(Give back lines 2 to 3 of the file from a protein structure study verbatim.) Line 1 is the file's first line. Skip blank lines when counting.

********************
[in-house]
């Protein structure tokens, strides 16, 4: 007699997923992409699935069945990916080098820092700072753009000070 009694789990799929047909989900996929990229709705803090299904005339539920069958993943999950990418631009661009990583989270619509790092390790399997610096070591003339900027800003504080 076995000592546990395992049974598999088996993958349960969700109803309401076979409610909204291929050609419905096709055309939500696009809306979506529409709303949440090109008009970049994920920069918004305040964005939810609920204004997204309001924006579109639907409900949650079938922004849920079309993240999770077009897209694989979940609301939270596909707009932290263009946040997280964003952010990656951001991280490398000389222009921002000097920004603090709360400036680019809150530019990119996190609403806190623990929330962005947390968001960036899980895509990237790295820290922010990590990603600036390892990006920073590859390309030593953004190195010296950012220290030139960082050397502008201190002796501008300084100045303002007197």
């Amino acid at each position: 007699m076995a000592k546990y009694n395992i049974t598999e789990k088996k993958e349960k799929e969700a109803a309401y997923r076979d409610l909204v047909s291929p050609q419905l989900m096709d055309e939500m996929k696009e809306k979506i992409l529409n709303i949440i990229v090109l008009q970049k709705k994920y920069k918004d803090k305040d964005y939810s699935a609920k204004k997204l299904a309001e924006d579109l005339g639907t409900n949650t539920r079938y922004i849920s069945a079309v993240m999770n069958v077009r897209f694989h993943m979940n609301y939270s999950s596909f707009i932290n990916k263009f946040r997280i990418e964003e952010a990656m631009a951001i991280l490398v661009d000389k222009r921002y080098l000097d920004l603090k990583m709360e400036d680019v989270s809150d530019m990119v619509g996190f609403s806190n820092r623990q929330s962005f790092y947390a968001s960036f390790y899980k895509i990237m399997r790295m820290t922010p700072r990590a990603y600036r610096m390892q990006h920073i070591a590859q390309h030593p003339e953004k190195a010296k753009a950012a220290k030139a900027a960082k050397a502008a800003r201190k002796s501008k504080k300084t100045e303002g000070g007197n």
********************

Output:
């Protein structure tokens, strides 16, 4: 007699997923992409699935069945990916080098820092700072753009000070 009694789990799929047909989900996929990229709705803090299904005339539920069958993943999950990418631009661009990583989270619509790092390790399997610096070591003339900027800003504080 076995000592546990395992049974598999088996993958349960969700109803309401076979409610909204291929050609419905096709055309939500696009809306979506529409709303949440090109008009970049994920920069918004305040964005939810609920204004997204309001924006579109639907409900949650079938922004849920079309993240999770077009897209694989979940609301939270596909707009932290263009946040997280964003952010990656951001991280490398000389222009921002000097920004603090709360400036680019809150530019990119996190609403806190623990929330962005947390968001960036899980895509990237790295820290922010990590990603600036390892990006920073590859390309030593953004190195010296950012220290030139960082050397502008201190002796501008300084100045303002007197």
């Amino acid at each position: 007699m076995a000592k546990y009694n395992i049974t598999e789990k088996k993958e349960k799929e969700a109803a309401y997923r076979d409610l909204v047909s291929p050609q419905l989900m096709d055309e939500m996929k696009e809306k979506i992409l529409n709303i949440i990229v090109l008009q970049k709705k994920y920069k918004d803090k305040d964005y939810s699935a609920k204004k997204l299904a309001e924006d579109l005339g639907t409900n949650t539920r079938y922004i849920s069945a079309v993240m999770n069958v077009r897209f694989h993943m979940n609301y939270s999950s596909f707009i932290n990916k263009f946040r997280i990418e964003e952010a990656m631009a951001i991280l490398v661009d000389k222009r921002y080098l000097d920004l603090k990583m709360e400036d680019v989270s809150d530019m990119v619509g996190f609403s806190n820092r623990q929330s962005f790092y947390a968001s960036f390790y899980k895509i990237m399997r790295m820290t922010p700072r990590a990603y600036r610096m390892q990006h920073i070591a590859q390309h030593p003339e953004k190195a010296k753009a950012a220290k030139a900027a960082k050397a502008a800003r201190k002796s501008k504080k300084t100045e303002g000070g007197n």